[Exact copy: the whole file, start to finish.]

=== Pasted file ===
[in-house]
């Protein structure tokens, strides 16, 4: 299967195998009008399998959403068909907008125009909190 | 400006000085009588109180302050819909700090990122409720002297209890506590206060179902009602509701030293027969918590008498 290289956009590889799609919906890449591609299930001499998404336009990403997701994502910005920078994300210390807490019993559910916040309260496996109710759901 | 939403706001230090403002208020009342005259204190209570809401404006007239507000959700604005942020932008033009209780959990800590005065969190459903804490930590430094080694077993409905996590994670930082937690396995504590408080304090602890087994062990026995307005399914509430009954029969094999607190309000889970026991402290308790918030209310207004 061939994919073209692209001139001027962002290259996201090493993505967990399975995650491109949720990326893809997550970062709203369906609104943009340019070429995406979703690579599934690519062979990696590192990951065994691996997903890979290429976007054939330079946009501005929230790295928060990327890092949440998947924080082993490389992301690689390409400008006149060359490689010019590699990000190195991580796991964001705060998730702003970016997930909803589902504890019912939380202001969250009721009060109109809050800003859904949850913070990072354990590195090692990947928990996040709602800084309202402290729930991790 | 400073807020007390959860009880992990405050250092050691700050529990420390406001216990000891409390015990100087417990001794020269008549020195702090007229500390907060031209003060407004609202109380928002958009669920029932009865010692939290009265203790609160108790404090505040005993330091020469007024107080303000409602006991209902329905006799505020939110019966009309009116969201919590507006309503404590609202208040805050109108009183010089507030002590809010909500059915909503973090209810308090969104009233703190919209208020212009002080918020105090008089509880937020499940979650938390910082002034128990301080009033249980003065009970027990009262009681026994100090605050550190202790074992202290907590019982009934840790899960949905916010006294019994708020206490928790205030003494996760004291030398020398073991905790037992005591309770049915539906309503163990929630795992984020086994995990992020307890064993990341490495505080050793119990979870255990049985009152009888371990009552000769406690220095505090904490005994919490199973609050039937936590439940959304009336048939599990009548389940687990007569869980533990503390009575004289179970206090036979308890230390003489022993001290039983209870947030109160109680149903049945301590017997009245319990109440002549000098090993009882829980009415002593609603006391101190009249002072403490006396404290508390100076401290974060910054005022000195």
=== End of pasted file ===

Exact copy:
[in-house]
């Protein structure tokens, strides 16, 4: 299967195998009008399998959403068909907008125009909190 | 400006000085009588109180302050819909700090990122409720002297209890506590206060179902009602509701030293027969918590008498 290289956009590889799609919906890449591609299930001499998404336009990403997701994502910005920078994300210390807490019993559910916040309260496996109710759901 | 939403706001230090403002208020009342005259204190209570809401404006007239507000959700604005942020932008033009209780959990800590005065969190459903804490930590430094080694077993409905996590994670930082937690396995504590408080304090602890087994062990026995307005399914509430009954029969094999607190309000889970026991402290308790918030209310207004 061939994919073209692209001139001027962002290259996201090493993505967990399975995650491109949720990326893809997550970062709203369906609104943009340019070429995406979703690579599934690519062979990696590192990951065994691996997903890979290429976007054939330079946009501005929230790295928060990327890092949440998947924080082993490389992301690689390409400008006149060359490689010019590699990000190195991580796991964001705060998730702003970016997930909803589902504890019912939380202001969250009721009060109109809050800003859904949850913070990072354990590195090692990947928990996040709602800084309202402290729930991790 | 400073807020007390959860009880992990405050250092050691700050529990420390406001216990000891409390015990100087417990001794020269008549020195702090007229500390907060031209003060407004609202109380928002958009669920029932009865010692939290009265203790609160108790404090505040005993330091020469007024107080303000409602006991209902329905006799505020939110019966009309009116969201919590507006309503404590609202208040805050109108009183010089507030002590809010909500059915909503973090209810308090969104009233703190919209208020212009002080918020105090008089509880937020499940979650938390910082002034128990301080009033249980003065009970027990009262009681026994100090605050550190202790074992202290907590019982009934840790899960949905916010006294019994708020206490928790205030003494996760004291030398020398073991905790037992005591309770049915539906309503163990929630795992984020086994995990992020307890064993990341490495505080050793119990979870255990049985009152009888371990009552000769406690220095505090904490005994919490199973609050039937936590439940959304009336048939599990009548389940687990007569869980533990503390009575004289179970206090036979308890230390003489022993001290039983209870947030109160109680149903049945301590017997009245319990109440002549000098090993009882829980009415002593609603006391101190009249002072403490006396404290508390100076401290974060910054005022000195």